Java Tutorial



Java Tutorial

Why String Is Immutable in Java?


The existence of a string being immutable is only possible for its string pool. Due to this, Java Runtime tends to save tons of space in the system. But the question arises, why is string immutable in Java? 

The String is one of the most used classes in any programming language. It is considered a special class in Java due to its immutability. 

If the string was not immutable in Java, then string interning would be impossible and would have changed the value, which would also reflect in other variables. 

In addition, if the string were not immutable in Java, it would create a security threat to the application. The database username, email, and password would be passed to string, enabling the database connection alongside the socket programming host. The immutability ensures the value remains unchanged and protected from security threats. 


This tutorial will cover why string is immutable in Java with real-time examples. You will learn in detail about its benefits and demerits. We’ll also look at examples of how to make a class immutable in Java and walk you through the different immutable objects and their compatibility with Java.  

What Is an Immutable Object?

An immutable object in Java is function-oriented programming whose state cannot be altered post-creation. An object is considered to be immutable when its components cannot be altered even after several upgrades. It is a widely accepted sound strategy that creates robust codes for personal and commercial purposes. 

However, due to their rigid composition, immutable objects in Java are often prone to thread interference or inconsistency. Thus, programmers are reluctant to employ immutable objects because of their cost and rigidity. Since the impact of object creation is overestimated, it causes inefficiency.

What is an Immutable String in Java?

The definition of an Immutable string in Java is not any different from other immutable objects in Java. The term "immutable string" in Java connotes a string object which cannot be altered, but the other object referred to is changeable.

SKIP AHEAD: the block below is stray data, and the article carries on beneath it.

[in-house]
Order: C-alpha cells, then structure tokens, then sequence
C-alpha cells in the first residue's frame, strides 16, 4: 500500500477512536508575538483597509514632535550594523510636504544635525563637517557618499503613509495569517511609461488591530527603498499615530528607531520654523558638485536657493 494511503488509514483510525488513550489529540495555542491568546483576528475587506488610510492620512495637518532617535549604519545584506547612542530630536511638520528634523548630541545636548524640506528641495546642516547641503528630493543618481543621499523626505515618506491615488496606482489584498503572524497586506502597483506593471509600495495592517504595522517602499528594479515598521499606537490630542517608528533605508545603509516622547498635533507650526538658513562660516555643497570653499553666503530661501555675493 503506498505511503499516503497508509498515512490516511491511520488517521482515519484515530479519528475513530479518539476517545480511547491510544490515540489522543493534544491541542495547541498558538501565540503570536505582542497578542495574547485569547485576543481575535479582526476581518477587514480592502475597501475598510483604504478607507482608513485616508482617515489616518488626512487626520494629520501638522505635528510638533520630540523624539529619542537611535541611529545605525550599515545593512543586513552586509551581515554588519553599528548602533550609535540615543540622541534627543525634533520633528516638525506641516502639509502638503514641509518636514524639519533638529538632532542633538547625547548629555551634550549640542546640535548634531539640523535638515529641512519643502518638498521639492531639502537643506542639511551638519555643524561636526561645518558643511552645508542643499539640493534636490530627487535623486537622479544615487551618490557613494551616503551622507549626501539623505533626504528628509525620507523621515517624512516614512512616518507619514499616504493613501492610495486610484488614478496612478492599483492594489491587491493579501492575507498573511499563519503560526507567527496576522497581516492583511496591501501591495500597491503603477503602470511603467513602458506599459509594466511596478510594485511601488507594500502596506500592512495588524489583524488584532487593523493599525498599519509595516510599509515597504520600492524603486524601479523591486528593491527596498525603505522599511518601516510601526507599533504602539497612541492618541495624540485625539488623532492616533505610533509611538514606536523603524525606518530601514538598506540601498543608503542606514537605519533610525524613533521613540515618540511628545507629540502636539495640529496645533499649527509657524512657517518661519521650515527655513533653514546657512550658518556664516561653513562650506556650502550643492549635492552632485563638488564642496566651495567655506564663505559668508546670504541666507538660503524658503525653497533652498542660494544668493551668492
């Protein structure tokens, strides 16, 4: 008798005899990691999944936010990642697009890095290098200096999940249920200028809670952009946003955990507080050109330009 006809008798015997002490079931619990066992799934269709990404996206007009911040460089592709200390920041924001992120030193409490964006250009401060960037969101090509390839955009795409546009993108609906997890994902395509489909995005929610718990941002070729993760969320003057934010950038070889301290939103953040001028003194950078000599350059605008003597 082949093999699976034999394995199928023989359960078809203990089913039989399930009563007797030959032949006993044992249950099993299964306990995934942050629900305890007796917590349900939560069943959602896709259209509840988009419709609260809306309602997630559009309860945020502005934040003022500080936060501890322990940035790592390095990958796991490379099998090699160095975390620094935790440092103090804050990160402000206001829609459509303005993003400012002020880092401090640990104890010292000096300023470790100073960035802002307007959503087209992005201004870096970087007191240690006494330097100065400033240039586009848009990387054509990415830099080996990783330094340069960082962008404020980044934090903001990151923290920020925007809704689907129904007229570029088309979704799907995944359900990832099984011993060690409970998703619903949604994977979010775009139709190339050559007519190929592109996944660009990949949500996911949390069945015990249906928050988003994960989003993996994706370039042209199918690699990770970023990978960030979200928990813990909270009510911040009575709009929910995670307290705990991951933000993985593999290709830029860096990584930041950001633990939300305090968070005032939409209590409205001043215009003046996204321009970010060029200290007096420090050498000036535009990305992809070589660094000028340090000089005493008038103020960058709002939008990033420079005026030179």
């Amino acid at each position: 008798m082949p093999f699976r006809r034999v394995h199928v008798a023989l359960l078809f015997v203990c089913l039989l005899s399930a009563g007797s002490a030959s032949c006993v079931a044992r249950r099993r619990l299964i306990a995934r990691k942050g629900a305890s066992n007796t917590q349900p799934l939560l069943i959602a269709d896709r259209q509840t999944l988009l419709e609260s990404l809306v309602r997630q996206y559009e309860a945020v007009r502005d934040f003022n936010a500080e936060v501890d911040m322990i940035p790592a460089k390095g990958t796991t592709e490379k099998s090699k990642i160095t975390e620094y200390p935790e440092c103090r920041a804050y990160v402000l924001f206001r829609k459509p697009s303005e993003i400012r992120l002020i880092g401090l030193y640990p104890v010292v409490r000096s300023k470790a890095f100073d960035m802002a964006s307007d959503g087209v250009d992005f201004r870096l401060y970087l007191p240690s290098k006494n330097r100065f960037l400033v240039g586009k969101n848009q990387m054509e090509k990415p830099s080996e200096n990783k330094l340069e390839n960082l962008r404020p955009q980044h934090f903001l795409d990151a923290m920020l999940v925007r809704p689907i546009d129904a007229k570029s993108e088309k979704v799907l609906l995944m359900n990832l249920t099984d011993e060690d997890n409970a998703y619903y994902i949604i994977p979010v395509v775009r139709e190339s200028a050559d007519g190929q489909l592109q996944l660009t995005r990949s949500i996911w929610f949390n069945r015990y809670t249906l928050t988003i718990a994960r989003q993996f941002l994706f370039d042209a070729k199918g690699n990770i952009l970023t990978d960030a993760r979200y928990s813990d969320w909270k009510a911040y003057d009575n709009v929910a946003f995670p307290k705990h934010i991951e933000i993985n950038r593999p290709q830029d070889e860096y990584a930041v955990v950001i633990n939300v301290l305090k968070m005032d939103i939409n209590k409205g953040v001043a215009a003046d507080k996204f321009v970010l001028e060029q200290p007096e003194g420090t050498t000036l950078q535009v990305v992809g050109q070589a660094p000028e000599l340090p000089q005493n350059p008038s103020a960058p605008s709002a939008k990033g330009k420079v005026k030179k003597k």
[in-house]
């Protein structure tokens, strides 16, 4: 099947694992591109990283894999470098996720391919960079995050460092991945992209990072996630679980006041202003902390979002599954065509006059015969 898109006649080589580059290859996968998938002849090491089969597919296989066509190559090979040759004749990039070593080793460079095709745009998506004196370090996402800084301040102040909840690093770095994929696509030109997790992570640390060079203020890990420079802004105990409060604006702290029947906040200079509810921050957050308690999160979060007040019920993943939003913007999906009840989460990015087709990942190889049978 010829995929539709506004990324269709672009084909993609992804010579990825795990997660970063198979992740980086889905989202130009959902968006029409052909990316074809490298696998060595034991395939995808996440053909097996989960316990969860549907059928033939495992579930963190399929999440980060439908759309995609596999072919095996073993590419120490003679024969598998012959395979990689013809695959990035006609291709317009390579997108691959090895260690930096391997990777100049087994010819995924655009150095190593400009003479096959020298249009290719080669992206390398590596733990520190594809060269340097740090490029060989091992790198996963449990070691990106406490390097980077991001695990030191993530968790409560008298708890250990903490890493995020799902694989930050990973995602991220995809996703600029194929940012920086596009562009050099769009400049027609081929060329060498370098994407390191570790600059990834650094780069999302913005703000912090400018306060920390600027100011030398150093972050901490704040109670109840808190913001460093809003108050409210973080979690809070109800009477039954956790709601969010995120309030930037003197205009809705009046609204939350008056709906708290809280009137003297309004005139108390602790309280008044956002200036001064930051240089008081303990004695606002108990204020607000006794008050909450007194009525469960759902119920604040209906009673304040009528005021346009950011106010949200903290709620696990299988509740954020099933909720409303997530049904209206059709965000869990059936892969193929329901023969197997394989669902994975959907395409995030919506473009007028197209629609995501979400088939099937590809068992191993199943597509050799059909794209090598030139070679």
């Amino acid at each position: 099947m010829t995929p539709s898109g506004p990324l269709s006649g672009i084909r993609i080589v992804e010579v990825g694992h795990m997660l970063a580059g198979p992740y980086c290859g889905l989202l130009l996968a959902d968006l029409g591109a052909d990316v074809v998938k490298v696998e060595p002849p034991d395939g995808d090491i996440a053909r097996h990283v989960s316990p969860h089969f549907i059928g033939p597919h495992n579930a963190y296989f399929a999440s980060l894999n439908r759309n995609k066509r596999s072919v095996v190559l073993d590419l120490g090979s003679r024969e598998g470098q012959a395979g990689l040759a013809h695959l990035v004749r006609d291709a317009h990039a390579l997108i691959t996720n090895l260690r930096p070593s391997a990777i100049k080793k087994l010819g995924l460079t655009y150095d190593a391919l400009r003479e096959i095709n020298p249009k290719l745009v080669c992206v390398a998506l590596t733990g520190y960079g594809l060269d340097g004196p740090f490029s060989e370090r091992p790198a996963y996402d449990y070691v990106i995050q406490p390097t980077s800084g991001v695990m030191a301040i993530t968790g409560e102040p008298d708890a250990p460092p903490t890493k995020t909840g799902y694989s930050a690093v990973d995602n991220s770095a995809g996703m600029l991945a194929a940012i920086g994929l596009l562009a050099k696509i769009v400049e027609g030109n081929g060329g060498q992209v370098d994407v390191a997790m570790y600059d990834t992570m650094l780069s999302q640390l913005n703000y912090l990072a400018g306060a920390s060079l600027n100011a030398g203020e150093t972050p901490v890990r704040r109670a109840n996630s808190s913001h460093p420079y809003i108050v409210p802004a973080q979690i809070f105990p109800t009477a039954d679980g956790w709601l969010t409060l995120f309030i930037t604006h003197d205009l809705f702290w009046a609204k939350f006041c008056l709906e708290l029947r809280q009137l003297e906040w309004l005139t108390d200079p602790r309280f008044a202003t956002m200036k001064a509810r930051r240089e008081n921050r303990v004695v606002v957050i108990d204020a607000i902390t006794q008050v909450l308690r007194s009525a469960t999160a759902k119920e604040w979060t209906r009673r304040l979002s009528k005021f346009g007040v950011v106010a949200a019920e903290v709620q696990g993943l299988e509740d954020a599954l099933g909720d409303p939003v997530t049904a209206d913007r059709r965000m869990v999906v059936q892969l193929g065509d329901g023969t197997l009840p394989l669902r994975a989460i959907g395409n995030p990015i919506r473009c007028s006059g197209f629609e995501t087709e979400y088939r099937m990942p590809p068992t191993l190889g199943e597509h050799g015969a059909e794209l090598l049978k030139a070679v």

The string is a crucial component of Java. It is primarily used because of its unchanging value minimizing any security threat. It is safe for multi-reading, and a single string can be used for different threads. 

Example of using a string in Java (and the immutability of strings):

public class ImmutableStringExample {
    public static void main(String[] args) {
        String str1 = "Hello";
        String str2 = str1; // Assign str1 to str2
        System.out.println("Before modifying str1:");
        System.out.println("str1: " + str1); // Output: Hello
        System.out.println("str2: " + str2); // Output: Hello
        // Modifying str1
        str1 = str1 + " World";
        System.out.println("After modifying str1:");
        System.out.println("str1: " + str1); // Output: Hello World
        System.out.println("str2: " + str2); // Output: Hello

In this example, we create a string str1 with the "Hello". Then we assign str1 to str2. However, when we modify str1 by concatenating it with " World", a new string object is created with the modified value, while the original str1 remains unchanged. The str2 still refers to the original "Hello" string.

This program demonstrates the immutability of strings in Java. Once a string object is created, its value cannot be modified. Instead, any operation that appears to modify a string creates a new string object with the desired changes.

Why Is String Class Final in Java?

The string class is considered final in Java due to its immutability. It can be finalized in two ways: security and performance. The system can hand out sensitive bits of information without any alterations, and then the string class becomes final in Java. Therefore, with its performance, immutable data is also responsible for ensuring thread safety.

String Pool

The string pool, or the string constant pool, is a special memory area in Java where string literals are stored. String literals are string values that are directly included in the source code.

When string literals are encountered, Java confirms if the same values already exist in the string pools. If the same value exists, the existing string object is reused; otherwise, a new string object is added to the string pool.


public class StringPoolExample {
    public static void main(String[] args) {
        String str1 = "Hello";
        String str2 = "Hello";
        String str3 = new String("Hello");
        String str4 = "World";
        System.out.println("str1 == str2: " + (str1 == str2)); // Output: true
        System.out.println("str1 == str3: " + (str1 == str3)); // Output: false
        System.out.println("str1.equals(str3): " + str1.equals(str3)); // Output: true
        String str5 = str1 + str4;
        String str6 = "HelloWorld";
        System.out.println("str5 == str6: " + (str5 == str6)); // Output: false
        System.out.println("str5.equals(str6): " + str5.equals(str6)); // Output: true

In this example, we create several string variables. str1 and str2 both reference the string literal "Hello". Since this string literal already exists in the string pool, both variables refer to the same string object. Therefore, str1 == str2 evaluates to true.

On the other hand, str3 is created using the new String() constructor, which explicitly creates a new string object, even if the value already exists in the string pool. Therefore, str1 == str3 evaluates to false. However, str1.equals(str3) compares the content of the strings and returns true.